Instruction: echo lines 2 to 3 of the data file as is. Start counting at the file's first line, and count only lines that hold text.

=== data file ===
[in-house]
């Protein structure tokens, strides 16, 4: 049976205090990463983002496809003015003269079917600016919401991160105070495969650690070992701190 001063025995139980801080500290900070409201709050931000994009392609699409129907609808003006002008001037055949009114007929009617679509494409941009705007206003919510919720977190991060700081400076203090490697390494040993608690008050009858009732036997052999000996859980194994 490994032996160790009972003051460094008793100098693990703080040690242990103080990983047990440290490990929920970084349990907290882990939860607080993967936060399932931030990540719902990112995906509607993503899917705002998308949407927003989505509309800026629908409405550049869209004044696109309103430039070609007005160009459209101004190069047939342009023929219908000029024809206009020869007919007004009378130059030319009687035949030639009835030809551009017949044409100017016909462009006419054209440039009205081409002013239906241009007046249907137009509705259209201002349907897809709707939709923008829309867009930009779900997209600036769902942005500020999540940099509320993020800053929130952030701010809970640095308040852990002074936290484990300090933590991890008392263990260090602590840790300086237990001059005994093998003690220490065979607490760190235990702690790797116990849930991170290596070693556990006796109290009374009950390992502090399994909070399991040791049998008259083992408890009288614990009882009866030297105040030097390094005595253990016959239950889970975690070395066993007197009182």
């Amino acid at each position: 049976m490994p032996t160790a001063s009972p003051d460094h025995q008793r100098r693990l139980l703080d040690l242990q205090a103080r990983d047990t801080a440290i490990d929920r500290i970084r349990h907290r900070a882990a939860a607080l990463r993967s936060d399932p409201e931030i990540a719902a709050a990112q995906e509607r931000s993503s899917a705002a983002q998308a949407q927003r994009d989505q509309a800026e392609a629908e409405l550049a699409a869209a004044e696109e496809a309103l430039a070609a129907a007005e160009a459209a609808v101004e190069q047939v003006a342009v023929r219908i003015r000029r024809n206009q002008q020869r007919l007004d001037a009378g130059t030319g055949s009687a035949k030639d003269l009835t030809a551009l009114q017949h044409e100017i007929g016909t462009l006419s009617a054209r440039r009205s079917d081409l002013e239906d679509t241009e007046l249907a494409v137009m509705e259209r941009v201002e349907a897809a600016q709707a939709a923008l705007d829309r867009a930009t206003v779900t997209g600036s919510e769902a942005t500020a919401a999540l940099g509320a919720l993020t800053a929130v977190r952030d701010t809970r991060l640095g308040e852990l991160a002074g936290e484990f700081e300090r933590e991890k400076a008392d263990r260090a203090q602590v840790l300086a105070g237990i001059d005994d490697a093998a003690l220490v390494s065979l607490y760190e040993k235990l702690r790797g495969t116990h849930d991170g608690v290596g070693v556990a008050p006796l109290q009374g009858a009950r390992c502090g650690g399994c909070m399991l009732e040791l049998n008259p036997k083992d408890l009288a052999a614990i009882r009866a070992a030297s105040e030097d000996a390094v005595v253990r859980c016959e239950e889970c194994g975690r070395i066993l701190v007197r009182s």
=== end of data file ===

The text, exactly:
């Protein structure tokens, strides 16, 4: 049976205090990463983002496809003015003269079917600016919401991160105070495969650690070992701190 001063025995139980801080500290900070409201709050931000994009392609699409129907609808003006002008001037055949009114007929009617679509494409941009705007206003919510919720977190991060700081400076203090490697390494040993608690008050009858009732036997052999000996859980194994 490994032996160790009972003051460094008793100098693990703080040690242990103080990983047990440290490990929920970084349990907290882990939860607080993967936060399932931030990540719902990112995906509607993503899917705002998308949407927003989505509309800026629908409405550049869209004044696109309103430039070609007005160009459209101004190069047939342009023929219908000029024809206009020869007919007004009378130059030319009687035949030639009835030809551009017949044409100017016909462009006419054209440039009205081409002013239906241009007046249907137009509705259209201002349907897809709707939709923008829309867009930009779900997209600036769902942005500020999540940099509320993020800053929130952030701010809970640095308040852990002074936290484990300090933590991890008392263990260090602590840790300086237990001059005994093998003690220490065979607490760190235990702690790797116990849930991170290596070693556990006796109290009374009950390992502090399994909070399991040791049998008259083992408890009288614990009882009866030297105040030097390094005595253990016959239950889970975690070395066993007197009182």
């Amino acid at each position: 049976m490994p032996t160790a001063s009972p003051d460094h025995q008793r100098r693990l139980l703080d040690l242990q205090a103080r990983d047990t801080a440290i490990d929920r500290i970084r349990h907290r900070a882990a939860a607080l990463r993967s936060d399932p409201e931030i990540a719902a709050a990112q995906e509607r931000s993503s899917a705002a983002q998308a949407q927003r994009d989505q509309a800026e392609a629908e409405l550049a699409a869209a004044e696109e496809a309103l430039a070609a129907a007005e160009a459209a609808v101004e190069q047939v003006a342009v023929r219908i003015r000029r024809n206009q002008q020869r007919l007004d001037a009378g130059t030319g055949s009687a035949k030639d003269l009835t030809a551009l009114q017949h044409e100017i007929g016909t462009l006419s009617a054209r440039r009205s079917d081409l002013e239906d679509t241009e007046l249907a494409v137009m509705e259209r941009v201002e349907a897809a600016q709707a939709a923008l705007d829309r867009a930009t206003v779900t997209g600036s919510e769902a942005t500020a919401a999540l940099g509320a919720l993020t800053a929130v977190r952030d701010t809970r991060l640095g308040e852990l991160a002074g936290e484990f700081e300090r933590e991890k400076a008392d263990r260090a203090q602590v840790l300086a105070g237990i001059d005994d490697a093998a003690l220490v390494s065979l607490y760190e040993k235990l702690r790797g495969t116990h849930d991170g608690v290596g070693v556990a008050p006796l109290q009374g009858a009950r390992c502090g650690g399994c909070m399991l009732e040791l049998n008259p036997k083992d408890l009288a052999a614990i009882r009866a070992a030297s105040e030097d000996a390094v005595v253990r859980c016959e239950e889970c194994g975690r070395i066993l701190v007197r009182s």